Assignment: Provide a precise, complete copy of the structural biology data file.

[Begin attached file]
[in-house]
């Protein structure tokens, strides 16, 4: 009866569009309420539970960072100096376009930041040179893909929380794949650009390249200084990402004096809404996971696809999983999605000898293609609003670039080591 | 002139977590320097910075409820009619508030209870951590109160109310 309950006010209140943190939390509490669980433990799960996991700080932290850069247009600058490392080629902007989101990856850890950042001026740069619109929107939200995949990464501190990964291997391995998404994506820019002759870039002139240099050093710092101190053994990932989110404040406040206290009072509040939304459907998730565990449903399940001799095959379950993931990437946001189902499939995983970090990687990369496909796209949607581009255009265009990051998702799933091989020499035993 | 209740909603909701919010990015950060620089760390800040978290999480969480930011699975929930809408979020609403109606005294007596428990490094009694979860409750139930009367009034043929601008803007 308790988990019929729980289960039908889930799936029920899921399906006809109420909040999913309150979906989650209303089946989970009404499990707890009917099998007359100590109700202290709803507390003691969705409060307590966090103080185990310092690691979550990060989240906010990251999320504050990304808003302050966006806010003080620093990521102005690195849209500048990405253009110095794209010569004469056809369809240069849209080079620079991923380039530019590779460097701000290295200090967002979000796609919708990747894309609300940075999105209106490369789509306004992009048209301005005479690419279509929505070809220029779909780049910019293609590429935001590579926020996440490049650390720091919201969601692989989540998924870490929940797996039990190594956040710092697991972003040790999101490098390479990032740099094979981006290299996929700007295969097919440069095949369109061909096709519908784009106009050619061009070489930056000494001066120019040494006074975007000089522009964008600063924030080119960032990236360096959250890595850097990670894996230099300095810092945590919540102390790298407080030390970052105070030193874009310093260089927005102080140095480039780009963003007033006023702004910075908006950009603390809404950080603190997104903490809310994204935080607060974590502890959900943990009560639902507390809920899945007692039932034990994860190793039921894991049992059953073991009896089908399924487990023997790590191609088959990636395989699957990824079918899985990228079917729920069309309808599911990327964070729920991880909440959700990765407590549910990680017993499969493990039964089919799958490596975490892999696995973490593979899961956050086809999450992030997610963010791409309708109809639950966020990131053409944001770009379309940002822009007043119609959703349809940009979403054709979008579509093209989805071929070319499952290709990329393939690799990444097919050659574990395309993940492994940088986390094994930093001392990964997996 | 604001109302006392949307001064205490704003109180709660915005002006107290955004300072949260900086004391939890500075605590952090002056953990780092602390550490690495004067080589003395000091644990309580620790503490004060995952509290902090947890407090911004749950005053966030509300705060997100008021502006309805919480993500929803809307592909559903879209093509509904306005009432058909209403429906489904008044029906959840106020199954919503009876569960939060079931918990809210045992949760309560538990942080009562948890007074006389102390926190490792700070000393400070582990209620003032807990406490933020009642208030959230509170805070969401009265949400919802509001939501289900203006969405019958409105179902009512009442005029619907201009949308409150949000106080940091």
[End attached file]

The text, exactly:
[in-house]
């Protein structure tokens, strides 16, 4: 009866569009309420539970960072100096376009930041040179893909929380794949650009390249200084990402004096809404996971696809999983999605000898293609609003670039080591 | 002139977590320097910075409820009619508030209870951590109160109310 309950006010209140943190939390509490669980433990799960996991700080932290850069247009600058490392080629902007989101990856850890950042001026740069619109929107939200995949990464501190990964291997391995998404994506820019002759870039002139240099050093710092101190053994990932989110404040406040206290009072509040939304459907998730565990449903399940001799095959379950993931990437946001189902499939995983970090990687990369496909796209949607581009255009265009990051998702799933091989020499035993 | 209740909603909701919010990015950060620089760390800040978290999480969480930011699975929930809408979020609403109606005294007596428990490094009694979860409750139930009367009034043929601008803007 308790988990019929729980289960039908889930799936029920899921399906006809109420909040999913309150979906989650209303089946989970009404499990707890009917099998007359100590109700202290709803507390003691969705409060307590966090103080185990310092690691979550990060989240906010990251999320504050990304808003302050966006806010003080620093990521102005690195849209500048990405253009110095794209010569004469056809369809240069849209080079620079991923380039530019590779460097701000290295200090967002979000796609919708990747894309609300940075999105209106490369789509306004992009048209301005005479690419279509929505070809220029779909780049910019293609590429935001590579926020996440490049650390720091919201969601692989989540998924870490929940797996039990190594956040710092697991972003040790999101490098390479990032740099094979981006290299996929700007295969097919440069095949369109061909096709519908784009106009050619061009070489930056000494001066120019040494006074975007000089522009964008600063924030080119960032990236360096959250890595850097990670894996230099300095810092945590919540102390790298407080030390970052105070030193874009310093260089927005102080140095480039780009963003007033006023702004910075908006950009603390809404950080603190997104903490809310994204935080607060974590502890959900943990009560639902507390809920899945007692039932034990994860190793039921894991049992059953073991009896089908399924487990023997790590191609088959990636395989699957990824079918899985990228079917729920069309309808599911990327964070729920991880909440959700990765407590549910990680017993499969493990039964089919799958490596975490892999696995973490593979899961956050086809999450992030997610963010791409309708109809639950966020990131053409944001770009379309940002822009007043119609959703349809940009979403054709979008579509093209989805071929070319499952290709990329393939690799990444097919050659574990395309993940492994940088986390094994930093001392990964997996 | 604001109302006392949307001064205490704003109180709660915005002006107290955004300072949260900086004391939890500075605590952090002056953990780092602390550490690495004067080589003395000091644990309580620790503490004060995952509290902090947890407090911004749950005053966030509300705060997100008021502006309805919480993500929803809307592909559903879209093509509904306005009432058909209403429906489904008044029906959840106020199954919503009876569960939060079931918990809210045992949760309560538990942080009562948890007074006389102390926190490792700070000393400070582990209620003032807990406490933020009642208030959230509170805070969401009265949400919802509001939501289900203006969405019958409105179902009512009442005029619907201009949308409150949000106080940091």